Think of a game like Civilization, in which there are a huge number of possible events available to the computer opponent. Building a tree for every possible choice and scenario would take a very long time. That’s why, to avoid such huge calculations, the MCTS algorithm randomly selects a few possible choices. As a result, the game takes up fewer system resources, while the AI is still able to surprise players.

Game Artificial Intelligence Today

At some point, the demands of game developers began to be satisfied to a large extent by artificial intelligence, which we do not consider so intelligent today. The lack of big, noticeable leaps in the development of game AI is due to the fact that the underlying algorithms have not undergone radical changes.

Today’s games still operate on the old fundamental concepts and methods in terms of AI but use them on a large scale and with the advantage of the computing power of computers.

The goombas in Super Mario, the terribly difficult bosses in Dark Souls 3, the enemies in Rogue, and Dead Cells all use the same methods.

The bosses in Dark Souls 3 can move at incredible speed, they are programmed to anticipate many of the common mistakes players make, but they use exactly the same algorithm of AI behavior as the Goombas in Super Mario, which came out decades earlier.

Google’s DeepMind lab, Facebook’s AI research department, and other units around the world are hard at work teaching AI to play more complex video games. This includes everything from the Chinese board game Go and classic Atari projects to advanced cybersport disciplines like Dota 2 and CS: GO.

They’re also trying to use neural networks to improve AI gaming, albeit as an experiment. There are some very famous recent examples, one of which was the AI that beat a professional Dota 2 team.

The 2019 OpenAI Five Championship was held in San Francisco, where the AI met with five cyber athletes from the OG team-and the humans lost. That team took the highest honor in cybersports in 2018, taking first place at The International Dota 2 tournament.

OpenAI’s bots were trained with reinforcements and independently. That is, they got into the game without prior programming, having been forced to learn by trial and error. OpenAI co-founder and chairman Greg Brockman said that during the ten months of its existence, artificial intelligence has spent 45,000 years playing Dota 2.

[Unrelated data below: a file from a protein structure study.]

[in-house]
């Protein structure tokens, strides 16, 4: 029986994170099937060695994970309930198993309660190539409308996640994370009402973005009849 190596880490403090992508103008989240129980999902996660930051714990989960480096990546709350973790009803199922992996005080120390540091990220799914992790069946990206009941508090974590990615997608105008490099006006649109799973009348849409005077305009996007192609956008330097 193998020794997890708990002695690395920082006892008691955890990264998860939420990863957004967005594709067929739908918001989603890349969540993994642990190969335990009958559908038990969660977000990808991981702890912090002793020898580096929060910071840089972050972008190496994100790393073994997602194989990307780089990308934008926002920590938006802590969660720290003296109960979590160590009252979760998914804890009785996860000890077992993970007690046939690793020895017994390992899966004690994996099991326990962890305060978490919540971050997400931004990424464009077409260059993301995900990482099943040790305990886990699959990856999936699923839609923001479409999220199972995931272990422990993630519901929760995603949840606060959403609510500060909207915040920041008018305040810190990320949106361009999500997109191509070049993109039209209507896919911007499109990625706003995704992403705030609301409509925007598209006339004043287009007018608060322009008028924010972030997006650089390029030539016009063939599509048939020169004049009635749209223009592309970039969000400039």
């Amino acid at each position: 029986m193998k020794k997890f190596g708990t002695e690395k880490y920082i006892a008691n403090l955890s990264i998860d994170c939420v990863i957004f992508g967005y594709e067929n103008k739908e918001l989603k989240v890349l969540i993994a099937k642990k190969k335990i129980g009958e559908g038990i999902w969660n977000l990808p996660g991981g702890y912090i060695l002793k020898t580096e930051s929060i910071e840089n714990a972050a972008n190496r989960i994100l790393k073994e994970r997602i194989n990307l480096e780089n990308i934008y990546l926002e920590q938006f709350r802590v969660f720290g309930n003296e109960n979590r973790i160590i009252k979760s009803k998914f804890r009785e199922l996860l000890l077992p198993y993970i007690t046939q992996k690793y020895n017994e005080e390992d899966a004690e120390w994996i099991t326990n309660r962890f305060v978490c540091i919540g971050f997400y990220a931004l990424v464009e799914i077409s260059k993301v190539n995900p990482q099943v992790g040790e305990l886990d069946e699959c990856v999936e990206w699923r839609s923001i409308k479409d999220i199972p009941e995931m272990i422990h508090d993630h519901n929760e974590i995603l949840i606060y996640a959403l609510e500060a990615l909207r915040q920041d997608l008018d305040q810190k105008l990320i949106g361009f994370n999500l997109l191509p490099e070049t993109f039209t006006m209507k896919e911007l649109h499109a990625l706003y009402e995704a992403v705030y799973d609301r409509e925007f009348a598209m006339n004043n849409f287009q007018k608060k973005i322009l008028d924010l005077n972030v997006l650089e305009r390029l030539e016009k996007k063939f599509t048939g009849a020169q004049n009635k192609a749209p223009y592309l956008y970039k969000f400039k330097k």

In the wake of OpenAI’s success, some people raised the question of whether AI could beat players in real-time strategy games (RTS) such as StarCraft and Warcraft. The short answer: yes, it can. But in terms of possible moves and controls, RTSs are much more complex.

AI has several advantages over humans, such as the ability to multitask and react to things at lightning speed. Therefore, in some games, AI developers have even had to deliberately underestimate its capabilities to improve gamers’ gaming experience.

Today’s developers don’t strive to create the most complex AI possible, but rather to use it successfully within game systems to achieve so-called emergent gameplay.

Take, for example, Rockstar’s Red Dead Redemption 2, which allows players to interact with non-playable characters in thousands of complex ways that elicit different reactions depending on a number of details. For example, from the hat you wear, or the presence of bloodstains on your clothes. The world here is so complex and elaborate that different players can experience different events.

Similarly, the iconic game Dwarf Fortress uses a huge number of gameplay systems, from procedurally generated erosion levels to the different mood states and tendencies of the dwarf inhabitants, to create unique and bizarre situations.

Also worth mentioning is Middle-Earth: Shadow of Mordor, released in 2014 by Monolith Productions Studios. What makes this game really special and stand out is the Nemesis system.